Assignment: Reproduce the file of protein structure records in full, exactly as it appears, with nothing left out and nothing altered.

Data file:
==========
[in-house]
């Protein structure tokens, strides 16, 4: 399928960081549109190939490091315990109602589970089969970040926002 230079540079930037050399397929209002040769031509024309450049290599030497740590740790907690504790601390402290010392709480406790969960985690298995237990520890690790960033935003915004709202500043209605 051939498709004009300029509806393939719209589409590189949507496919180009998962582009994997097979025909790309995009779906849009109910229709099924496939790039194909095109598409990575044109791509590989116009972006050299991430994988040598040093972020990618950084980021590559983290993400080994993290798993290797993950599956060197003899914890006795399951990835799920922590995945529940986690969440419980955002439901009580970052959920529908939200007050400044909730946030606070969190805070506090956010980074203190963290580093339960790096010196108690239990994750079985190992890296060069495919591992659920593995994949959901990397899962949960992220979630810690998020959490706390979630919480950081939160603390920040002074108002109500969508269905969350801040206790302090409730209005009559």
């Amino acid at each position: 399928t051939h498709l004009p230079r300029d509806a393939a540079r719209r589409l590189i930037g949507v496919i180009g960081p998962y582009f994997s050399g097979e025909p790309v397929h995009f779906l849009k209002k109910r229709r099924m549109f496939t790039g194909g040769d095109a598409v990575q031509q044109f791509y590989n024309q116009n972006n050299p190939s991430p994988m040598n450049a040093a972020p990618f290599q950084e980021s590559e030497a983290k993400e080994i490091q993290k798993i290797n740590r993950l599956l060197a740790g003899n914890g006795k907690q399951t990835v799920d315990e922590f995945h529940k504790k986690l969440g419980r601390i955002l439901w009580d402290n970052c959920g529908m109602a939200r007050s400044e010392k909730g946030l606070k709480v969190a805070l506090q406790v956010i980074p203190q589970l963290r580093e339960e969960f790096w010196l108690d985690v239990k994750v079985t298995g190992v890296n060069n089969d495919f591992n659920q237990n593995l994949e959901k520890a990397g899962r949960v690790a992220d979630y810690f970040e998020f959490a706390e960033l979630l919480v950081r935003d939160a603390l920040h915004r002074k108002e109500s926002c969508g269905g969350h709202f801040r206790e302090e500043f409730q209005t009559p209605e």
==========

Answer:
[in-house]
């Protein structure tokens, strides 16, 4: 399928960081549109190939490091315990109602589970089969970040926002 230079540079930037050399397929209002040769031509024309450049290599030497740590740790907690504790601390402290010392709480406790969960985690298995237990520890690790960033935003915004709202500043209605 051939498709004009300029509806393939719209589409590189949507496919180009998962582009994997097979025909790309995009779906849009109910229709099924496939790039194909095109598409990575044109791509590989116009972006050299991430994988040598040093972020990618950084980021590559983290993400080994993290798993290797993950599956060197003899914890006795399951990835799920922590995945529940986690969440419980955002439901009580970052959920529908939200007050400044909730946030606070969190805070506090956010980074203190963290580093339960790096010196108690239990994750079985190992890296060069495919591992659920593995994949959901990397899962949960992220979630810690998020959490706390979630919480950081939160603390920040002074108002109500969508269905969350801040206790302090409730209005009559």
């Amino acid at each position: 399928t051939h498709l004009p230079r300029d509806a393939a540079r719209r589409l590189i930037g949507v496919i180009g960081p998962y582009f994997s050399g097979e025909p790309v397929h995009f779906l849009k209002k109910r229709r099924m549109f496939t790039g194909g040769d095109a598409v990575q031509q044109f791509y590989n024309q116009n972006n050299p190939s991430p994988m040598n450049a040093a972020p990618f290599q950084e980021s590559e030497a983290k993400e080994i490091q993290k798993i290797n740590r993950l599956l060197a740790g003899n914890g006795k907690q399951t990835v799920d315990e922590f995945h529940k504790k986690l969440g419980r601390i955002l439901w009580d402290n970052c959920g529908m109602a939200r007050s400044e010392k909730g946030l606070k709480v969190a805070l506090q406790v956010i980074p203190q589970l963290r580093e339960e969960f790096w010196l108690d985690v239990k994750v079985t298995g190992v890296n060069n089969d495919f591992n659920q237990n593995l994949e959901k520890a990397g899962r949960v690790a992220d979630y810690f970040e998020f959490a706390e960033l979630l919480v950081r935003d939160a603390l920040h915004r002074k108002e109500s926002c969508g269905g969350h709202f801040r206790e302090e500043f409730q209005t009559p209605e």